These and other aspects of the present application will be apparent from the detailed description below. In no event, however, should the above summaries be construed as limitations of the claimed subject matter, which subject matter is defined solely by the attached claims, as may be amended during prosecution.
Throughout the specification reference is made to the appended drawings, where like reference numerals designate like elements, and wherein:
The figures are not necessarily to scale. Like numbers used in the figures refer to like components. However, it will be understood that the use of a number to refer to a component in a given figure is not intended to limit the component in another figure labeled with the same number.DETAILED DESCRIPTION
The present invention provides a suspended optical film assembly and a distributed suspension method that enables the use of thin optical films for backlights and displays, even when the display area is large. The optical film is suspended by tension in an elastomeric element distributed around the edges of the film, resulting in a flatter and less distorted optical film. The tendency of the optical film to distort, for example during thermal cycling of components with unmatched coefficients of thermal expansion (CTE), is reduced due to a “free region” within the elastomeric element that is unattached to other components.
In one aspect, suitable elastomeric elements can be fabricated from any elastomer that can provide sufficient tension to suspend the optical film. In one embodiment, examples of some elastomeric materials include natural rubber, silicone rubber, butyl rubber, nitrile rubber, urethanes, metallocene based polyethylenes, Kraton polymers, or other known elastomeric materials. The elastomeric materials can be formed into films, tapes, sheets, plates and the like. Elastomeric elements are herein referred to generically as elastomeric films, although it is to be understood that this is intended to include films, tapes, sheets plates and the like. Elastomeric films having a thickness dimension similar to the thickness of the optical film can be preferable elastomeric films. In a one embodiment, the elastomeric film provides uniform tension to the edges of the optical film. In another embodiment, the elastomeric film provides non-uniform tension to the edges of the optical film; however uniform tension is generally preferred.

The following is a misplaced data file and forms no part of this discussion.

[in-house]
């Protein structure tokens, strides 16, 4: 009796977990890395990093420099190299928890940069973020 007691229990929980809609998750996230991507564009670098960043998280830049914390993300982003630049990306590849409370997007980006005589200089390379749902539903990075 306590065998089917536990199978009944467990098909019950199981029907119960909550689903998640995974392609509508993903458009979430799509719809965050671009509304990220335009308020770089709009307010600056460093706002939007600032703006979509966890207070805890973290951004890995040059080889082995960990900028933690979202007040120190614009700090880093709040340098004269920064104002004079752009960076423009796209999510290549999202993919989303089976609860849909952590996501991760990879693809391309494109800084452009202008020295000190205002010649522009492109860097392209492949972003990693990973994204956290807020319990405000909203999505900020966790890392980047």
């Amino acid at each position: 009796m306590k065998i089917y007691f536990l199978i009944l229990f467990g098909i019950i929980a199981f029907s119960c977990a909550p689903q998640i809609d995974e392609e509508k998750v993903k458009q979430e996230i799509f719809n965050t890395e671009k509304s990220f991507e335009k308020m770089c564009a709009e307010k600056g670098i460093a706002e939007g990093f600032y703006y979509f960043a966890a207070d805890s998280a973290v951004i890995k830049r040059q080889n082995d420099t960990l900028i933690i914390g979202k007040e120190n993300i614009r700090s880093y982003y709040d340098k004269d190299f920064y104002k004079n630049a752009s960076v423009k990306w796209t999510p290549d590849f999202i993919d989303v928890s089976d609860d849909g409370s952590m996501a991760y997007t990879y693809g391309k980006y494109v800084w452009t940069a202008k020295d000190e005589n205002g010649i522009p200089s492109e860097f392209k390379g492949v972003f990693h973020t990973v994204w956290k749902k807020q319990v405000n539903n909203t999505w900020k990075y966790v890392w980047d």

An imaging plane can be suspended across the viewing area using the methods described herein. Graphic films, flexible image planes, or even glass imaging planes can be suspended to permit large area imaging planes to be thin and light weight. Suspended imaging planes can be particularly useful for thin flexible displays, such as flexible LCDs or organic light emitting diode displays (OLEDs) that typically need to be rigidified within a display device. Suspended imaging planes can also be useful for rigid display technologies that are not inherently flexible, such as traditional glass-based LCDs. Such LCDs can be made thinner when suspended, rather than thicker to be self supportive in a larger display. Further, optical films disposed behind the imaging plane can be used to manage polarization and other optical properties.
The suspended optical film assembly, method of suspending an optical film, and displays incorporating the suspended optical film assembly overcome limitations of thicker sheet-based methods. Thinner, lighter, more optically efficient, and more cost effective displays result from the articles and methods described herein.
In one aspect, the suspended optical film assembly comprises at least one optical film, at least one elastic element, and a supporting frame. The elastic element can be an elastomeric film, sheet, tape and the like. In one embodiment, a backlight includes the suspended optical film assembly and a light source disposed to emit light through the suspended optical film assembly. In one embodiment, cooling air can be supplied to the suspended optical film assembly, for example with a fan where cooling air flows either normally or at an angle relative to the film. In one embodiment, cooling air can flow between two sheets or films, such as in a hollow backlight.
In one embodiment, the optical film is suspended on the frame, with tension supplied by the elastic element where the elastic element is a stretchy or elastomeric tape that is anchored to the optical film and frame. In one embodiment, the suspended optical film assembly is used in a lighting device, such as used for task lighting. In one embodiment, the suspended optical film assembly is used in an LCD display. In one embodiment, the suspended optical film assembly is used to suspend optical films in front of a display. In one embodiment, the suspended optical film assembly is used to suspend optical films behind a display.